Organic light-emitting diodes (LED) make possible the thin color screens used in televisions and cell phones. Perovskite colloidal nanocrystals are interesting materials for LED films, despite a few physical drawbacks and a lack of methodical investigation into their characteristics. A study reported in Applied Physics Letters, intended to initiate such a methodical investigation, demonstrates how a blended perovskite nanocrystal-polymer material overcomes the perovskite-specific issues. The materials can emit colors spanning the visible color range and in some cases white light. The results also show that the emitted color is determined by the superposition of the photoluminescence from each of the blend’s components, allowing for an easy way to tune the emitted color.

Perovskite nanocrystals have high photoluminescence quantum yields, good charge mobility values, and narrow emissions lines. However, perovskite-only films are subject to small holes that reduce electroluminescence and are difficult to deposit uniformly. Building on work by others that showed perovskite-polymer blends make more uniform films, the researchers created three perovskite nanocrystal-polymer blends. They excited each blend with a 337-nanometer laser and measured the resulting photoluminescence. They did the same for each of the blend’s components. In addition, they measured time-resolved photoluminescence to calculate the energy-transfer efficiency of each blend.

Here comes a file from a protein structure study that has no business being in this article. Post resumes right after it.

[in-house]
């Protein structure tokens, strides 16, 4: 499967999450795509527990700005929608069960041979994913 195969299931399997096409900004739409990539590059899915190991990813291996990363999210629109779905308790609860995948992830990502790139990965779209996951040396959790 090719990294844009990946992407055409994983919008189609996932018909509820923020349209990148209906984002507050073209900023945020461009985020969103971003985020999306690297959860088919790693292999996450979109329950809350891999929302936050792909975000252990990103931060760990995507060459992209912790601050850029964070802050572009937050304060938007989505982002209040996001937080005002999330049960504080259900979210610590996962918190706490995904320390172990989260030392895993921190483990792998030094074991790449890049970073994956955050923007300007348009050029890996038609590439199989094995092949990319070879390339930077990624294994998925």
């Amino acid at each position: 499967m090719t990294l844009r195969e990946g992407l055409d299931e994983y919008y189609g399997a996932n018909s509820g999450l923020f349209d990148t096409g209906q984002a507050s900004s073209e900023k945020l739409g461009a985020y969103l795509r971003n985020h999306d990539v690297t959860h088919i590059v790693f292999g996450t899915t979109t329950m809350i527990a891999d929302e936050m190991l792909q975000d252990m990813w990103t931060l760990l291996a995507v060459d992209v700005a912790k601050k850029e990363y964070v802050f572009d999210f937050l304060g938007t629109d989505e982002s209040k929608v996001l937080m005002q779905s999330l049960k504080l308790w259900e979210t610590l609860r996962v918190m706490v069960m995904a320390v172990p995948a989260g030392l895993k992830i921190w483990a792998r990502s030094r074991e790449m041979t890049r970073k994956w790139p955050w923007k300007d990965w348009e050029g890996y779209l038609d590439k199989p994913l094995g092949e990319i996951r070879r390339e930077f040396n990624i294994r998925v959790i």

The measured spectra demonstrate that the blend’s spectrum is the superposition of the polymer and perovskite spectra. Taken together, these results show that the perovskite-polymer blend integrates the ability of the polymer components to create a uniform film with the wide emission range possible to both components in a single-layer film.

Source: “Full color tuning in binary polymer:perovskite nanocrystals organic-inorganic hybrid blends,” by A. Perulli, A. Balena, M. Fernandez, G. Nedelcu, A. Cretí, M. V. Kovalenko, M. Lomascolo, and M. Anni, Applied Physics Letters (2018). The article can be accessed at